This second stage of the WHW is superb! It consists of three distinct parts. First of all, we cross a pretty forested area. Then, after a pleasant crossing of meadows, we climb Conic Hill, from where the panorama over the Highlands and Loch Lomond is very extensive. After a steep descent to the port of Balmaha, you alternate between the lakeside passages and climbs and descents in the forest.
The first stage of the WHW which presents no other difficulty than its distance takes us through the Scottish countryside and a taste of the first hills of the Highlands.
Explore some of this area’s geology on the low-level glacier trail. It starts near the Roman Camp Hotel at the east end of Main Street and follows a short stretch of the River Teith.
Enjoy a walk along an undulating path through this atmospheric mixed woodland to a viewpoint over the Mentieth hills.
This is a very pleasant level riverside route with lots of wildlife and wild flowers by the banks of the River Teith.
The highest peak in Cowal (741 metres) offers wonderful views of Loch Eck, the Clyde Estuary and north and west to the Highlands and islands.
This route takes you from Benmore Botanic Garden along the banks of the Rivers Massan and Eachaig on woodland paths and the old road.
Strone Hill overlooks the village of Strone and offers superb views over the Firth of Clyde and its sea lochs. On a clear day, it is possible to see over to Arran, the Arrochar Alps and down the Clyde to Inversnaid Tarbet Glasgow.
In the south-west of Killin, this easy circuit takes you through a planted forest and native woodland, with the possibility to link to other routes exploring Glen Ogle or Loch Breaclaich.
You get a wonderful taste of the beautiful landscape around Killin on this easy walk, including woodlands, Loch Tay and the towering Tarmachan Ridge.
The rewards for this steep, short walk are stunning views down to Killin and over Loch Tay, after climbing through beautiful oak woodland.
A very interesting alternative, full of variations, to the normal route to reach the summit of the famous Ben Nevis, the highest peak in Great Britain. It is a wilder variant than the normal route. Without being too technical it remains a solid hike. It allows walkers the opportunity to contemplate the very famous north face of Ben Nevis.
This Aberdeenshire walk explores four summits on Bennachie. The route offers some excellent walking, wonderful views and the opportunity to visit an ancient hilltop fort of Mither Tap.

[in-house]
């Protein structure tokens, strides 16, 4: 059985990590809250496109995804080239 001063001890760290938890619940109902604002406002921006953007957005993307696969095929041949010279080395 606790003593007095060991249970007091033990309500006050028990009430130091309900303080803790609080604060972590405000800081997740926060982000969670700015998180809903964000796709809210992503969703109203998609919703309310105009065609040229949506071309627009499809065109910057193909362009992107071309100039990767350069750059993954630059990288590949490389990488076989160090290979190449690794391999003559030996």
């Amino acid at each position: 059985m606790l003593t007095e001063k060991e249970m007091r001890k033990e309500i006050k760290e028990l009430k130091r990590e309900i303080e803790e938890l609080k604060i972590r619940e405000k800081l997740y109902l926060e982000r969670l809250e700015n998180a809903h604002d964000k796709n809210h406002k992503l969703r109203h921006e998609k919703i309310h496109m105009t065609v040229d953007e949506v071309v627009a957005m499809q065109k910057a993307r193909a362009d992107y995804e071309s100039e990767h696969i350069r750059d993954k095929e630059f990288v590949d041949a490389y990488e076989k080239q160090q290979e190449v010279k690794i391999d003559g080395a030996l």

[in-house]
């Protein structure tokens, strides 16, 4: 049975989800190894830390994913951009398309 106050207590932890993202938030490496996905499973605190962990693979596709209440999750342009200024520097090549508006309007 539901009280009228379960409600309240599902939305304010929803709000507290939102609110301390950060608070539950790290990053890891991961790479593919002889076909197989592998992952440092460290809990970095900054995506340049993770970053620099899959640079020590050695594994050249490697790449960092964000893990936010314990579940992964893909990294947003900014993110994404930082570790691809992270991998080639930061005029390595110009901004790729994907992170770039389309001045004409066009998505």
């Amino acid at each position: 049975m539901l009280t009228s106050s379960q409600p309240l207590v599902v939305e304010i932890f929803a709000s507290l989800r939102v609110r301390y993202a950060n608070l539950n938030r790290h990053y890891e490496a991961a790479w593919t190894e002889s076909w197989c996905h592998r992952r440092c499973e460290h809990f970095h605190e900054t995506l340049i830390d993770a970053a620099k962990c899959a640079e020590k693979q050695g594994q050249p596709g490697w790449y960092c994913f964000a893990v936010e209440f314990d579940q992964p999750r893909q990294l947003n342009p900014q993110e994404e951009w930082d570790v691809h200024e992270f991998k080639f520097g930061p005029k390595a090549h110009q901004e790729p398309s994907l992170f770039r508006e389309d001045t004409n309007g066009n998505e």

This walk in the mountains north of Fort William visits the summits of Aonach Mor and Aonach Beag, both of which exceed 4,000 feet above sea level. The views on a good day are stunning especially of Ben Nevis. The route contains plenty of ascent and you should remember that suitable clothing is essential so you can cope with rapid changes in weather. There are also snow cornices to be considered.
This high mountain walk visits the second highest summit in Scotland - Ben Macdui. In addition the route visits some of the wild country surrounding this peak including the summit of Cairngorm. Do choose a good day to complete this walk as navigation can be difficult for inexperienced walkers.
Situated not far south from Edinburgh this walk follows lanes and tracks to complete a circuit of Gladhouse Reservoir. The reservoir is home to many bird species depending on the season.
The Mull of Galloway is the southernmost point of Scotland. This walk follows the coastline for part of the route before heading inland to cross the peninsula. Today it is a nature reserve managed by the RSPB and you can see a wide variety of birdlife in season.
This Highland walk visits the most north-easterly point of mainland Britain. The coast around Duncansby Head is dramatic and full of bird-life in season.
This circular walk on the Isle of Harris provides excellent walking through some wild country on good paths. There is a section of road walking.
This walk lies within the Cairngorm National Park and visits the lochs and lochans that lie between Loch Morlich and the twon of Aviemore. The route offers a number of alternatives for the return to the start and provides an excellent walk if low cloud is limiting higher level walks in the mountains.
This Outer Hebrides walk is a pleasant circular route around the Isle of Scalpay. Do be aware of rapidly changing weather conditions in this part of Scotland.
An easy, family-friendly walk in the Cairngorms National Park.